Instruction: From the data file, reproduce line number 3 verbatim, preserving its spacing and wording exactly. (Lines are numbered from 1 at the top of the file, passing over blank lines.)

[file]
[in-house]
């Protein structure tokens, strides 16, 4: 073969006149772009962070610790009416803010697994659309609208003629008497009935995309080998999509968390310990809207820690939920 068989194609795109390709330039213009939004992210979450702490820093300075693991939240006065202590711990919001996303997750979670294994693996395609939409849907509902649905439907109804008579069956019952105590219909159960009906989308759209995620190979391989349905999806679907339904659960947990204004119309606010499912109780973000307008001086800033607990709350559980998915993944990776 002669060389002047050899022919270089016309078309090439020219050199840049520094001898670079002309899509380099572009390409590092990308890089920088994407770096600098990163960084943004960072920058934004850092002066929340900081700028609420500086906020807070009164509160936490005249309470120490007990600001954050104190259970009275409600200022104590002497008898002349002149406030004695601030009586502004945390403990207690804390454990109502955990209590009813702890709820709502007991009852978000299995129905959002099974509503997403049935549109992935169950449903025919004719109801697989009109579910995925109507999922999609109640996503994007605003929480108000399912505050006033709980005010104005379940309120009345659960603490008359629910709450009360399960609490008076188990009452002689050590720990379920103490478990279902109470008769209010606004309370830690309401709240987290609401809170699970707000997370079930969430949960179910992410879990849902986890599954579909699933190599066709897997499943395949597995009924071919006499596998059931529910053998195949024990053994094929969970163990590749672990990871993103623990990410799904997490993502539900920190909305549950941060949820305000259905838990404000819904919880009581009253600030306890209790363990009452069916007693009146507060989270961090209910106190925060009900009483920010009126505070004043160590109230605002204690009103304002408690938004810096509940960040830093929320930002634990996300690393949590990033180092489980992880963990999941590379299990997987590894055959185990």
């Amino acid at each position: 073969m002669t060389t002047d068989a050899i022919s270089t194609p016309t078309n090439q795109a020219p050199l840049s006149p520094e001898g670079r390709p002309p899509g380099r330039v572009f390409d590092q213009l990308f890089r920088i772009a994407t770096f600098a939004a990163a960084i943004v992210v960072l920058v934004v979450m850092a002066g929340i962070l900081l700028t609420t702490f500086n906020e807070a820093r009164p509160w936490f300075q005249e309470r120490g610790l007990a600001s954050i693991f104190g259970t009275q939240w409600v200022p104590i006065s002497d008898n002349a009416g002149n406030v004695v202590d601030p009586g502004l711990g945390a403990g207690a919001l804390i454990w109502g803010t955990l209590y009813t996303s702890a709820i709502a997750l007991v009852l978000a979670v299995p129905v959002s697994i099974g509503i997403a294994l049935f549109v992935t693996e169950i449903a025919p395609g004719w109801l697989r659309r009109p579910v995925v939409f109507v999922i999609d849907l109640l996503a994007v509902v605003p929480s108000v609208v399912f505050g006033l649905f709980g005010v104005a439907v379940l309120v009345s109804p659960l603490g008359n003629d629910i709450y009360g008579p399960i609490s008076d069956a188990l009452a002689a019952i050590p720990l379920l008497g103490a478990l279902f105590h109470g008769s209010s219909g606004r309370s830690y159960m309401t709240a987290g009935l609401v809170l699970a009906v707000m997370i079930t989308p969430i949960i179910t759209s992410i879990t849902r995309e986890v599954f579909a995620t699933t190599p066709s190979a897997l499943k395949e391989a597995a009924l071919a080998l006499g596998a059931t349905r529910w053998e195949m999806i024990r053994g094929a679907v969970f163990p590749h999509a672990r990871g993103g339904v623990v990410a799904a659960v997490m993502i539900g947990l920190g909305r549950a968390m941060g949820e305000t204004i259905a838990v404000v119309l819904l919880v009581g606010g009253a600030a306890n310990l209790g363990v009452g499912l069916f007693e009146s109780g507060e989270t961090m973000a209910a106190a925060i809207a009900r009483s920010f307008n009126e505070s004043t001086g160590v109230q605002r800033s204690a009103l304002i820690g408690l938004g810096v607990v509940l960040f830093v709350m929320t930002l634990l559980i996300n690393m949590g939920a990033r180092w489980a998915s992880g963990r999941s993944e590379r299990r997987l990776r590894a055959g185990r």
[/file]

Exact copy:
């Amino acid at each position: 073969m002669t060389t002047d068989a050899i022919s270089t194609p016309t078309n090439q795109a020219p050199l840049s006149p520094e001898g670079r390709p002309p899509g380099r330039v572009f390409d590092q213009l990308f890089r920088i772009a994407t770096f600098a939004a990163a960084i943004v992210v960072l920058v934004v979450m850092a002066g929340i962070l900081l700028t609420t702490f500086n906020e807070a820093r009164p509160w936490f300075q005249e309470r120490g610790l007990a600001s954050i693991f104190g259970t009275q939240w409600v200022p104590i006065s002497d008898n002349a009416g002149n406030v004695v202590d601030p009586g502004l711990g945390a403990g207690a919001l804390i454990w109502g803010t955990l209590y009813t996303s702890a709820i709502a997750l007991v009852l978000a979670v299995p129905v959002s697994i099974g509503i997403a294994l049935f549109v992935t693996e169950i449903a025919p395609g004719w109801l697989r659309r009109p579910v995925v939409f109507v999922i999609d849907l109640l996503a994007v509902v605003p929480s108000v609208v399912f505050g006033l649905f709980g005010v104005a439907v379940l309120v009345s109804p659960l603490g008359n003629d629910i709450y009360g008579p399960i609490s008076d069956a188990l009452a002689a019952i050590p720990l379920l008497g103490a478990l279902f105590h109470g008769s209010s219909g606004r309370s830690y159960m309401t709240a987290g009935l609401v809170l699970a009906v707000m997370i079930t989308p969430i949960i179910t759209s992410i879990t849902r995309e986890v599954f579909a995620t699933t190599p066709s190979a897997l499943k395949e391989a597995a009924l071919a080998l006499g596998a059931t349905r529910w053998e195949m999806i024990r053994g094929a679907v969970f163990p590749h999509a672990r990871g993103g339904v623990v990410a799904a659960v997490m993502i539900g947990l920190g909305r549950a968390m941060g949820e305000t204004i259905a838990v404000v119309l819904l919880v009581g606010g009253a600030a306890n310990l209790g363990v009452g499912l069916f007693e009146s109780g507060e989270t961090m973000a209910a106190a925060i809207a009900r009483s920010f307008n009126e505070s004043t001086g160590v109230q605002r800033s204690a009103l304002i820690g408690l938004g810096v607990v509940l960040f830093v709350m929320t930002l634990l559980i996300n690393m949590g939920a990033r180092w489980a998915s992880g963990r999941s993944e590379r299990r997987l990776r590894a055959g185990r």